Jeremy Bonderman: 4 starts, 28 innings pitched, 0-0 record, 2 home runs allowed, 2.25 ERA
Nate Robertson: 4 starts, 26.1 innings pitched, 2-1 record, 1 home run allowed, 2.39 ERA
Justin Verlander: 4 starts, 26 innings pitched, 1-0 record, 1 home run allowed, 2.08 ERA
Mike Maroth: 3 starts, 16.2 innings pitched, 2-0 record, 2 home runs allowed, 5.40 ERA
Chad Durbin: 3 starts, 13.2 innings pitched, 0-1 record, 5 home runs allowed, 10.54 ERA

Put another way:
Chad Durbin: 3 starts, 13.2 innings pitched, 0-1 record, 5 home runs allowed, 10.54 ERA
All other starters: 15 starts, 97 innings pitched, 4-1 record, 6 home runs allowed, 2.51 ERA

Sometimes pitching problems are tough to diagnose. But not this year:

1. Fernando Rodney needs to stay out of games whose outcomes are still in question until he regains control of his pitches and stops making a mess of every situation he puts in.
2. This is the wrong time and place for Chad Durbin, period. A career 6.31 pitcher should not be in the starting rotation of any team that's in a division that has four realistic contenders and isn't at all guaranteed to produce the Wild Card team, let alone the defending American League champions.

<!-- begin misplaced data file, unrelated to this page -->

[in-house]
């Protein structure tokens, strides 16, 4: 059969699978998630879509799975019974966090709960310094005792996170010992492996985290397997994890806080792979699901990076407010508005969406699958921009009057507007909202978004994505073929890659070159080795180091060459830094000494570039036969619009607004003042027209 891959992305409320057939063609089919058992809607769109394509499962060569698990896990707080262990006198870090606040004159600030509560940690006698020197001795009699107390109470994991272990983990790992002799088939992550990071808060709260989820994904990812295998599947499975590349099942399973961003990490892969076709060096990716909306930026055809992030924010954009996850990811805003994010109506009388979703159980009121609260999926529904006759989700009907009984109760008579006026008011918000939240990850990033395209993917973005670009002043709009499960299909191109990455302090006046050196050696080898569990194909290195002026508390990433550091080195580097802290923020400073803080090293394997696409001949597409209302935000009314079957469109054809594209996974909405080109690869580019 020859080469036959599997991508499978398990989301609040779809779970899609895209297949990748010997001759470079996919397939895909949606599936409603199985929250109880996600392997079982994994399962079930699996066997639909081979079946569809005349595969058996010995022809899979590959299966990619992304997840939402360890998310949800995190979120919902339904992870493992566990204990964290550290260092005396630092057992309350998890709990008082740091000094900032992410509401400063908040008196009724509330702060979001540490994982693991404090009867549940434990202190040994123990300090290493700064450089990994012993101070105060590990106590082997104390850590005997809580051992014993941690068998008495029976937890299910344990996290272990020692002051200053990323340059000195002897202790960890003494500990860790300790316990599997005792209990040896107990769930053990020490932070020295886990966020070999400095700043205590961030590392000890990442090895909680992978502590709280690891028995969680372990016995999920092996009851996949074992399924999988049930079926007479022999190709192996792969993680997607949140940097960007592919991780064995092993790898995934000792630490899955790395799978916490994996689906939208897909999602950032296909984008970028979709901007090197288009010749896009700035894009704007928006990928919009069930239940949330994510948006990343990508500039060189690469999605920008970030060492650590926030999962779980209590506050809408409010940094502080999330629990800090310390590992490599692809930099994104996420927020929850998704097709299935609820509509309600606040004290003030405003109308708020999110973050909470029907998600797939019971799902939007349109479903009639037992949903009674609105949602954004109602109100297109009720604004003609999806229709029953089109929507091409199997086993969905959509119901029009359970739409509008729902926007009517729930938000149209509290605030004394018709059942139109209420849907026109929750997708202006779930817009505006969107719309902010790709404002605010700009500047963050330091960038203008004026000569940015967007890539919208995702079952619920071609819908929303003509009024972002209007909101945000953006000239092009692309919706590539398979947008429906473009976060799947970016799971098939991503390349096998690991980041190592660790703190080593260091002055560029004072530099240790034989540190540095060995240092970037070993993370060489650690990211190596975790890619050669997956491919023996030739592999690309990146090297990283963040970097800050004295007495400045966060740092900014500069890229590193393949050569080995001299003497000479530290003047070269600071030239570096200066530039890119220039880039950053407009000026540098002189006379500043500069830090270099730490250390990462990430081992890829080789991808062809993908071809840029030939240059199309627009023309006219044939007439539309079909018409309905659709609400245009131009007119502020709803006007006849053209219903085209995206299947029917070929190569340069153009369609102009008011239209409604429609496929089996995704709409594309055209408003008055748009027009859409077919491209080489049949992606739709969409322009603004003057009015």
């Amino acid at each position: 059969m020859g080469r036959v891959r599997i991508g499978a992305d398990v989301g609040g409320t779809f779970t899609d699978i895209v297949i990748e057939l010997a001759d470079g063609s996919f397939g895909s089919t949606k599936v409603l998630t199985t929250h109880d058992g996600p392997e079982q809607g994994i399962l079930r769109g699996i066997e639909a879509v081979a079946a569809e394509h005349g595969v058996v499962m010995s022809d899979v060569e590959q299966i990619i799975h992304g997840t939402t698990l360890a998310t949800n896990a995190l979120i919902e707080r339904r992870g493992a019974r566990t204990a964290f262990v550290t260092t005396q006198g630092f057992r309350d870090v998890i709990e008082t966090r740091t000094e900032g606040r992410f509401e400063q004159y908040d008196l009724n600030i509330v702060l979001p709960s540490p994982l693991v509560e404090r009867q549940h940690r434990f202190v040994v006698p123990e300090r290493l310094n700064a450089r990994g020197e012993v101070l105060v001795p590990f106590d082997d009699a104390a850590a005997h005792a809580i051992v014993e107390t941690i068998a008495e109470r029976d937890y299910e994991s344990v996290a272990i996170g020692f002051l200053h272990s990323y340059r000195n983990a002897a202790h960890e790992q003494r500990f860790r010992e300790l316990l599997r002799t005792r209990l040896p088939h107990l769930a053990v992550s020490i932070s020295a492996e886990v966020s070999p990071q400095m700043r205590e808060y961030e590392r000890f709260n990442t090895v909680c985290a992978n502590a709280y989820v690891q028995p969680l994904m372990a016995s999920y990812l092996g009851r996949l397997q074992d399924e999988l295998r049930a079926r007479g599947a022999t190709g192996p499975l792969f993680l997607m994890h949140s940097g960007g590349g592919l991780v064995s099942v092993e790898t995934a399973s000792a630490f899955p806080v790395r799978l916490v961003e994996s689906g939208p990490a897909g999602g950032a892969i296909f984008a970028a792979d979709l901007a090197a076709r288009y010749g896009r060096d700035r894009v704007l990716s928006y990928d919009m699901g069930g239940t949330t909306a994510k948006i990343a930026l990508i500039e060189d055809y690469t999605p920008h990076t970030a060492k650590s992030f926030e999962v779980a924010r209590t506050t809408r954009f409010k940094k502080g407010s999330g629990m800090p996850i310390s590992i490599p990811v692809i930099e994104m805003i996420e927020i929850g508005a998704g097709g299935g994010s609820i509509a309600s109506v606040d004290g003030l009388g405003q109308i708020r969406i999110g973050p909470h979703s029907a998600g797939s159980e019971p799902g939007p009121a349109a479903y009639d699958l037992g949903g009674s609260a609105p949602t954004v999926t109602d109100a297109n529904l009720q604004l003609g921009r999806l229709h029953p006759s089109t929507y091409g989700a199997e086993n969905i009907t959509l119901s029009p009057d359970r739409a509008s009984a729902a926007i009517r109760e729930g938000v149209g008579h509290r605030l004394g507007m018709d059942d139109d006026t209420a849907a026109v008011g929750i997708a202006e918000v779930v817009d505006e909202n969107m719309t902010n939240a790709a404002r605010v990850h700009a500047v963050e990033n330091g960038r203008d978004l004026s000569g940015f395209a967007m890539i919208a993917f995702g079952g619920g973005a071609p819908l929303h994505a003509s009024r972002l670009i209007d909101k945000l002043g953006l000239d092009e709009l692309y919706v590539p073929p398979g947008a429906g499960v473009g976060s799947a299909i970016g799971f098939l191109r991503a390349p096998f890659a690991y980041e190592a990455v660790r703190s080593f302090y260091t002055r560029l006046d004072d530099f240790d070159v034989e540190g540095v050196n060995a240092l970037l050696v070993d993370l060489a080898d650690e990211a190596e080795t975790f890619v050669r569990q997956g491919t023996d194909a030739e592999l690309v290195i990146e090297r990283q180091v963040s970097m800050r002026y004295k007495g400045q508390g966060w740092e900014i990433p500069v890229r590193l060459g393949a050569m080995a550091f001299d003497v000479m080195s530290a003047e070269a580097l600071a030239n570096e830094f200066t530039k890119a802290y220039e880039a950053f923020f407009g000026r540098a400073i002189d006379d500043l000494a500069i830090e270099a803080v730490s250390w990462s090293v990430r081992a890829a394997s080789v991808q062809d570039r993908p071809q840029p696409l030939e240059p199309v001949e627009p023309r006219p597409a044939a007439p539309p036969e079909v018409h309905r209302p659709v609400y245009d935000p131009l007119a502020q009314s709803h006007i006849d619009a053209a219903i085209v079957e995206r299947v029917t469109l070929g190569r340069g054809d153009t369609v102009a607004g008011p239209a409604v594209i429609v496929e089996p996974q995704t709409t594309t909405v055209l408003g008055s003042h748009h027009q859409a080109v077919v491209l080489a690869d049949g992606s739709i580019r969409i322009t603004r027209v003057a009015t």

Sunday, April 22: Tigers 6, White Sox 5 (12 innings)

Remember those "Choose Your Own Adventure" books? You were given a little bit of introduction, and at a pivotal moment in the plotline, the book instructed you to flip elsewhere in the book. ("As you open the carton of milk, you think you notice the faintest hint of Drano. What do you do? If you drink the milk, turn to page 37; if you simply pour the milk on your little sister's Cheerios, flip to page 49.")

Jim Leyland has been in the position to choose his own adventure this weekend. The story's the same; the Tigers get out to a respectable lead, the White Sox close the gap, and the game goes to extra innings. Saturday, Jim flipped to page 142, where the story ended with yet another Fernando Rodney meltdown. Sunday, Jim did the right thing and let Wilfredo Ledezma get 3 innings of work. The result? A crucial win over a division opponent.

Hats off to Marcus Thames for hitting a clutch homer in the bottom of the ninth to allow the Tigers to get back into the game and to Placido Polanco for (let's face t) just being who he is. And of course, it's great to see Justin Verlander fending off that sophomore slump. A 2.08 ERA after four starts, none of which was shorter than six innings pitched? I think we'll take that.